The fine could have been as high as $12,000 for failing to submit disclosures on time.
David Emadi, the commission’s executive director, said last year that he came across the issue with Whiteside’s filings while investigating a complaint about other employees, including Ausin-Gatson and her husband.
That complaint, made by then-District Attorney Danny Porter, accused Austin-Gatson and Curtis Clemons, who was running for sheriff, of using county resources to create, edit, print and deliver campaign materials.
The commission said those charges were not being pursued because they were lawful or there was not enough evidence.
But they did find that Austin-Gatson attended an event at the Georgia Capitol, wearing a nametag that identified her as a candidate for D.A., during normal business hours for the county. She did not have any time off that day.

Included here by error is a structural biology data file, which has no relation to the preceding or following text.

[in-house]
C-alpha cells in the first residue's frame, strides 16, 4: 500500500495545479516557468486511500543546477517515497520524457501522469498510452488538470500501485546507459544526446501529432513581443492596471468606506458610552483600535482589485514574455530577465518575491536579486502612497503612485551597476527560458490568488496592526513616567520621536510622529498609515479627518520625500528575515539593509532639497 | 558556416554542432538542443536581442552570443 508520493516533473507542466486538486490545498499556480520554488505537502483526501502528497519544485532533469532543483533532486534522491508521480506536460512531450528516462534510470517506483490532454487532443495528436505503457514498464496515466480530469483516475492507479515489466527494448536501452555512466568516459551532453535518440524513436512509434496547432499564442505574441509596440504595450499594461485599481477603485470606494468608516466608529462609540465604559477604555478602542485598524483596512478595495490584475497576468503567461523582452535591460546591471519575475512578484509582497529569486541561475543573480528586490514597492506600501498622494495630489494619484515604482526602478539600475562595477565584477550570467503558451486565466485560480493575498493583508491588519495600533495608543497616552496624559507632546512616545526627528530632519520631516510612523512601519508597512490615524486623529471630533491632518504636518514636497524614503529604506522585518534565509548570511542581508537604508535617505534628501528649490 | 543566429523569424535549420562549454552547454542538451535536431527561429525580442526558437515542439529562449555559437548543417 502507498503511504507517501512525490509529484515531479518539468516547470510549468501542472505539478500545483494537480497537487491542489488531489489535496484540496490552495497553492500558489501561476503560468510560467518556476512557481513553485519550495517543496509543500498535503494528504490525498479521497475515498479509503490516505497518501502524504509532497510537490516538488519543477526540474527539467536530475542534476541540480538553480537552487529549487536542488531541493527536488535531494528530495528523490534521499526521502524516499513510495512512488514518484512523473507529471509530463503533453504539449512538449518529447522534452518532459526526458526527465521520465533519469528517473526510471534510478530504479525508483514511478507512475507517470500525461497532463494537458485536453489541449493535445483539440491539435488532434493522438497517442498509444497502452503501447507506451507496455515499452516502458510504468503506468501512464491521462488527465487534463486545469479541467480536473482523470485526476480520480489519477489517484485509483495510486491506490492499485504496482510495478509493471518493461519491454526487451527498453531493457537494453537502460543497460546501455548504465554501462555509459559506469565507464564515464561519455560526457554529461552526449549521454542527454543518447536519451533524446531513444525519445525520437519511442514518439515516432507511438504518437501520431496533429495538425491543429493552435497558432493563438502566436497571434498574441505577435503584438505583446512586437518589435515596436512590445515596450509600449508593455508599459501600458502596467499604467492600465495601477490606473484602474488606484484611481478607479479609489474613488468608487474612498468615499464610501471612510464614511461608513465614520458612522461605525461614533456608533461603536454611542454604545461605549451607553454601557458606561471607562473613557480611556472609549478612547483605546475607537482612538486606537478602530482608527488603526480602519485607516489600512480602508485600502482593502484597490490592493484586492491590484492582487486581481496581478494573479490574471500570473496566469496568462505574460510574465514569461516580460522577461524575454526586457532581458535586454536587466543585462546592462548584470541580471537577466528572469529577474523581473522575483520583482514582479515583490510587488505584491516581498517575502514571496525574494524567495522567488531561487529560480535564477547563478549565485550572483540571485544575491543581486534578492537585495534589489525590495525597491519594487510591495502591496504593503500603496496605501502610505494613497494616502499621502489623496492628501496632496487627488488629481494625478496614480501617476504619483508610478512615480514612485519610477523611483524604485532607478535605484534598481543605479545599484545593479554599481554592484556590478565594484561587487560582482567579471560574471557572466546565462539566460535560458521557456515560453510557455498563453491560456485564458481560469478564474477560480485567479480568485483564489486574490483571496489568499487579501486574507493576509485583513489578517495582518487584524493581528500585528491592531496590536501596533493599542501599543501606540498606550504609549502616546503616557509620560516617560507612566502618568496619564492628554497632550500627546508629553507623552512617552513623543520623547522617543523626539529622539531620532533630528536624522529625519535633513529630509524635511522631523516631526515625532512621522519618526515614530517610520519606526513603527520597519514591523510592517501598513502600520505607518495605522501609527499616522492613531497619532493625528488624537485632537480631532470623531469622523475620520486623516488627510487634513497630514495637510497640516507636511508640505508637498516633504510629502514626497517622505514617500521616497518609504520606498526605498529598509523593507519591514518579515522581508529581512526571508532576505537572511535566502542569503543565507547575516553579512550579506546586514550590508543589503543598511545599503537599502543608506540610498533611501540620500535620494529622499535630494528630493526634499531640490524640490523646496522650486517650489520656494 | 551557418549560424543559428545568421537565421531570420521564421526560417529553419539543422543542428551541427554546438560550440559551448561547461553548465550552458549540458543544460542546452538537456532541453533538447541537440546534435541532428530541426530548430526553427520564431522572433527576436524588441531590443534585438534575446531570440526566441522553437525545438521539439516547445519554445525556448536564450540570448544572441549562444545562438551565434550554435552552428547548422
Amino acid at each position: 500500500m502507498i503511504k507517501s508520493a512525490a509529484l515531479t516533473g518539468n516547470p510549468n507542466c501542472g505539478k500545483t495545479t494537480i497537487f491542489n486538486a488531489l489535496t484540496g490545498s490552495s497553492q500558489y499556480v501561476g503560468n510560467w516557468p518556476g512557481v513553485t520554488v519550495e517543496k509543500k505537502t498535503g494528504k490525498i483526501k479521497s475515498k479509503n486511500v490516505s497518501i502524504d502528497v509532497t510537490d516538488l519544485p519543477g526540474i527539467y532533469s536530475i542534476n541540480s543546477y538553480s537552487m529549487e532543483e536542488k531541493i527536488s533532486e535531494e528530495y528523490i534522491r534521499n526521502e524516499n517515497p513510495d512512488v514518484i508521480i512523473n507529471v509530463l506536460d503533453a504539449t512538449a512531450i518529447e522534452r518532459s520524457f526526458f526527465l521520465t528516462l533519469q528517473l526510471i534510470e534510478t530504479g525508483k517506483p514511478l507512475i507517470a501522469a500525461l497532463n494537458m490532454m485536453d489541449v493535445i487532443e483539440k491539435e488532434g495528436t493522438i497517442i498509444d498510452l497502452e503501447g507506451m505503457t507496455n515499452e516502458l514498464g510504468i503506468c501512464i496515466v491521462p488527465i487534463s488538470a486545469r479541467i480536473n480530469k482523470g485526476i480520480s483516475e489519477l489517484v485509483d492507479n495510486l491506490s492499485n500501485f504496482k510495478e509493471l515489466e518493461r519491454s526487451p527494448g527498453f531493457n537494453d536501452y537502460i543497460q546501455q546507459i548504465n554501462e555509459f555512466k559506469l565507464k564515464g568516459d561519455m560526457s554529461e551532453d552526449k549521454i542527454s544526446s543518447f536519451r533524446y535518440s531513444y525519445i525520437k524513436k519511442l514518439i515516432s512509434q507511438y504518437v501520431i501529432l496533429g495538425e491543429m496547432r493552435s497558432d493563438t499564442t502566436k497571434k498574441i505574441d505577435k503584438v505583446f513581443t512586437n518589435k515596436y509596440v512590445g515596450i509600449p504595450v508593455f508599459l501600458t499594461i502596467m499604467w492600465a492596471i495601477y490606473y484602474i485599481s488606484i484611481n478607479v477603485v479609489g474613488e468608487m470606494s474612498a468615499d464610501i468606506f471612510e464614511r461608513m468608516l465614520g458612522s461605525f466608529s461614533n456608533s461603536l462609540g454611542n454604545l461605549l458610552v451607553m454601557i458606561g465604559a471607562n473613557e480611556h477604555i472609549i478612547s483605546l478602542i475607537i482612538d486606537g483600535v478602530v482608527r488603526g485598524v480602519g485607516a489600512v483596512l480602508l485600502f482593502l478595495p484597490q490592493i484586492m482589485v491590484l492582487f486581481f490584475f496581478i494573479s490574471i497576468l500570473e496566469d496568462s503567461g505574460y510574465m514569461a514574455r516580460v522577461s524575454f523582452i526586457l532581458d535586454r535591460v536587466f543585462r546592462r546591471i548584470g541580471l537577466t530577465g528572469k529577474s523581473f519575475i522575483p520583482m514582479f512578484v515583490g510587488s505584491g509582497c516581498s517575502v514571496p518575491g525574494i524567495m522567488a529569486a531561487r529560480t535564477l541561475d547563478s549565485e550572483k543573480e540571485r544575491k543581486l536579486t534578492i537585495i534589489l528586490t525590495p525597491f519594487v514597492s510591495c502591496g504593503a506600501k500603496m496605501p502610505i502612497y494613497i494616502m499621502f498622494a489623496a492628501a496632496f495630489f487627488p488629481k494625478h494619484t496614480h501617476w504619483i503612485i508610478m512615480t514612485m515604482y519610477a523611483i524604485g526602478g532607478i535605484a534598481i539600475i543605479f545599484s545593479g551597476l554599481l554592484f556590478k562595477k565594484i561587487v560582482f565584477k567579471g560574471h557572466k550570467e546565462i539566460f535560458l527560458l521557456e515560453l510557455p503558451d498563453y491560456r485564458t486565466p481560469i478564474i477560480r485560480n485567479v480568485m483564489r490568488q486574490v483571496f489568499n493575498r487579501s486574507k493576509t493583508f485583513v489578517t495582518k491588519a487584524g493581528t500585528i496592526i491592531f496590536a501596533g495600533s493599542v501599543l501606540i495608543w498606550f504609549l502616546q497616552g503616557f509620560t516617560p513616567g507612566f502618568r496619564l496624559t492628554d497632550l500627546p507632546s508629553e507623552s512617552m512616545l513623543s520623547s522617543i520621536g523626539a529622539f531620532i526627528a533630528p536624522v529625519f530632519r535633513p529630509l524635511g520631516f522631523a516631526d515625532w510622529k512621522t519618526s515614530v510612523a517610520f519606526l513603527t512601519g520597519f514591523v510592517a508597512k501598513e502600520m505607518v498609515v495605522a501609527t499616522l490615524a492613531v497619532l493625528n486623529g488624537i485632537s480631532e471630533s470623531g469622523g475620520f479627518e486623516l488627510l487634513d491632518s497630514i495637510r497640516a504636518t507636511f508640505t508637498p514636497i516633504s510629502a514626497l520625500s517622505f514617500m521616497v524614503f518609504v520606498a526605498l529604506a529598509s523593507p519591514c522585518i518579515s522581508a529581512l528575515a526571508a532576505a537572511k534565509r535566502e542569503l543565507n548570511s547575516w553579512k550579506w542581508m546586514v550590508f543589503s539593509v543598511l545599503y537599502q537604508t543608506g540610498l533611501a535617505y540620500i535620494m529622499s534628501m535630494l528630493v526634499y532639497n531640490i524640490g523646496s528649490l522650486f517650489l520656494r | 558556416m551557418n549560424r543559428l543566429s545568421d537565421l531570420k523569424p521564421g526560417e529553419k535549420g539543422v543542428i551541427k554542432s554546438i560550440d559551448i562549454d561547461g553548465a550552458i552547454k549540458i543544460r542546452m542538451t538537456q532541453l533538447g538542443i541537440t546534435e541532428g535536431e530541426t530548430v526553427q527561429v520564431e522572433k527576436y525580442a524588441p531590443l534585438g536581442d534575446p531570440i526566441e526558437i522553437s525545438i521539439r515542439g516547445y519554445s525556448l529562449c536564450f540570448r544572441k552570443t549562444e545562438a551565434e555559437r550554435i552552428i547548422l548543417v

Austin-Gatson said the violation was “inadvertent” and that she thought she could just make up the time when she had been at the event outside normal work hours.
“I want to be done with it,” she said of accepting the consent order. “I want to focus on the work of the county.”
Austin-Gatson’s husband, Travis Gatson, was also part of the complaint. While he was working in the solicitor’s office, Gatson campaigned on his wife’s behalf by passing out cards in Hall County and talking up her campaign. The commission described him as “overzealous” in his support of his wife.
Austin-Gatson, who was first elected in November, is the county’s first Black and first female District Attorney. She and Whiteside are both Democrats.
The errors came because she was a first-time candidate, Austin-Gatson said.
“It’s somewhat of a lesson learned,” she said. “That kind of thing will never happen again.”